Nissan e.dams on the pace but out of luck in Marrakesh e-Prix

Buemi shows impressive pace in Morocco

MARRAKESH, Morocco (Jan. 15, 2019) – Nissan e.dams demonstrated strong pace but suffered ill-fortune in the second round of the ABB FIA Formula E Championship in Marrakesh.

While Sebastien Buemi was credited with an eighth-place finish, the Swiss driver’s pace throughout the day indicated that success for the first-ever Japanese brand to join the championship could be just around the corner.

Nissan is using the Formula E series to demonstrate the performance side of Nissan Intelligent Mobility – the brand’s vision for how cars are driven, powered and integrated into society.

The Nissan e.dams driver’s qualifying performances in the two races held so far in season five place him as the championship’s best performing qualifying driver.

Buemi topped the times in the second qualifying group and finished second overall in the combined qualifying times. For the second race in a row, he started on the second row after recording the fourth-fastest time in the Super Pole shoot-out.

After making a great start for the second race in a row, Buemi leapt to third in the run to the first corner only to find the track blocked by the spinning car of Jean-Eric Verge who had suffered contact. Buemi was forced to run wide to avoid the incident and lost ten places.

Dropping back to 13th, the Nissan e.dams driver fought his way back up to eighth place at the checkered flag. In the process, Buemi recorded the second fastest lap of the race.

Buemi’s teammate Oliver Rowland impressed in the morning by recording the fourth and sixth-fastest times in the two practice sessions. A small issue and a mistake in qualifying put him 12th on the grid for his second race for the team.

The No.22 entry couldn’t replicate its early morning pace in the race with Rowland crossing the line in 15th place.

“This was not the result we were expecting after a great effort in the morning practice sessions and qualifying,” said Nissan global motorsport director, Michael Carcamo.

“We had a bit of bad luck in the first corner. Sebastien did everything he could to avoid the incident, but that put us in a compromised position. He did a great job to run back through the field to score points, and that certainly demonstrated that we were still competitive.

“These Formula E races can be very unpredictable with the short lead time between the sessions and the races only being 45-minutes long. A small issue on lap one can dictate the result of your race.”

Nissan e.dams were back on track on Sunday for the Formula E rookie test day. Mitsunori Takaboshi (official test and reserve driver) and Jann Mardenborough (simulator driver) were behind the wheel.

“After this race we are also setting our sights on Santiago. We will analyze where we and our competition is, in regards to overall pace and look at areas where we can improve,” said Jean-Paul Driot, Nissan e.dams team principal.

“Our preparation is the same even if we won the race – doing our homework is imperative.”

Round three of the championship will be held in Santiago, Chile in only two weeks at the new 2.4km Parque O’Higgins circuit.

DRIVER QUOTES

Sebastien Buemi

“It was pretty frustrating after we qualified well again for Nissan e.dams. It was really promising but unfortunately, in turn one the Techeetah and the Virgin cars collided, and in avoiding them I lost ten places.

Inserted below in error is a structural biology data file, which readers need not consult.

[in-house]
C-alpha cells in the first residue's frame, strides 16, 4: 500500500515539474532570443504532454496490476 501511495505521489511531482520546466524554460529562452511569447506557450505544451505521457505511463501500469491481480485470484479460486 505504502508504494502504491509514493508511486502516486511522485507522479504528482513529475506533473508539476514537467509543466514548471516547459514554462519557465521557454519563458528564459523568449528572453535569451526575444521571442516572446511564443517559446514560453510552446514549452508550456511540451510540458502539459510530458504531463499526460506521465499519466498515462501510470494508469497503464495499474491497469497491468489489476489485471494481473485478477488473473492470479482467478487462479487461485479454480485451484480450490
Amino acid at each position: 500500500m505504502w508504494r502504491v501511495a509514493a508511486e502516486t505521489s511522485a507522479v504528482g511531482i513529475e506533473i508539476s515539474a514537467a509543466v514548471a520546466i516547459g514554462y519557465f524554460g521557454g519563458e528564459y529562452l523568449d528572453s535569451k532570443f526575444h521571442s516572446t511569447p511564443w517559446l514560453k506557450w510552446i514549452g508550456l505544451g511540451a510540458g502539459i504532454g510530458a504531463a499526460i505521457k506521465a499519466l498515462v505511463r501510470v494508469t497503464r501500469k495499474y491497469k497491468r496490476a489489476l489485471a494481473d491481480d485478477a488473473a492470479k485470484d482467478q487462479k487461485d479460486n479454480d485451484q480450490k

“I tried to push back through the field and eventually finished eighth, but things certainly could have gone a lot better.

“The races with the new car and race format are very unpredictable. We’ve had two races so far with a sixth, and an eighth-place finish. We had the pace to be on the podium which wasn’t necessarily the case in the opening round.

“I want to take the positive out of this because we were quick and I’m very much looking forward to our next race in Santiago.”

Oliver Rowland

“The day started well for me to be fourth and sixth fastest in the two practice sessions. In qualifying, I had a small issue, and I made a little mistake to end up 12th.

“I made a good start in the race, and we were there to fight, but unfortunately we didn’t have the pace. We need to go back and look at the data and look at why that was.

“It was another great learning experience for me, but it is a bit frustrating when you feel you have put into practice what I learned at the opening round, but it didn’t go to plan.

“I’ll now be working hard this week to prepare for Santiago with plenty of time in the Nissan e.dams simulator and training hard. I’m looking forward to getting back in the car in Chile.

About Nissan Motor Co., Ltd.
Nissan is a global full-line vehicle manufacturer that sells more than 60 models under the Nissan, INFINITI and Datsun brands. In fiscal year 2017, the company sold 5.77 million vehicles globally, generating revenue of 11.9 trillion yen. On April 1, 2017, the company embarked on Nissan M.O.V.E. to 2022, a six-year plan targeting a 30% increase in annualized revenues to 16.5 trillion yen by the end of fiscal 2022, along with cumulative free cash flow of 2.5 trillion yen. As part of Nissan M.O.V.E. to 2022, the company plans to extend its leadership in electric vehicles, symbolized by the world’s best-selling all-electric vehicle in history, the Nissan LEAF. Nissan’s global headquarters in Yokohama, Japan, manages operations in six regions: Asia & Oceania; Africa, the Middle East & India; China; Europe; Latin America; and North America. Nissan has partnered with French manufacturer Renault since 1999 and acquired a 34% stake in Mitsubishi Motors in 2016. Renault-Nissan-Mitsubishi is today the world’s largest automotive partnership, with combined sales of more than 10.6 million vehicles in calendar year 2017.

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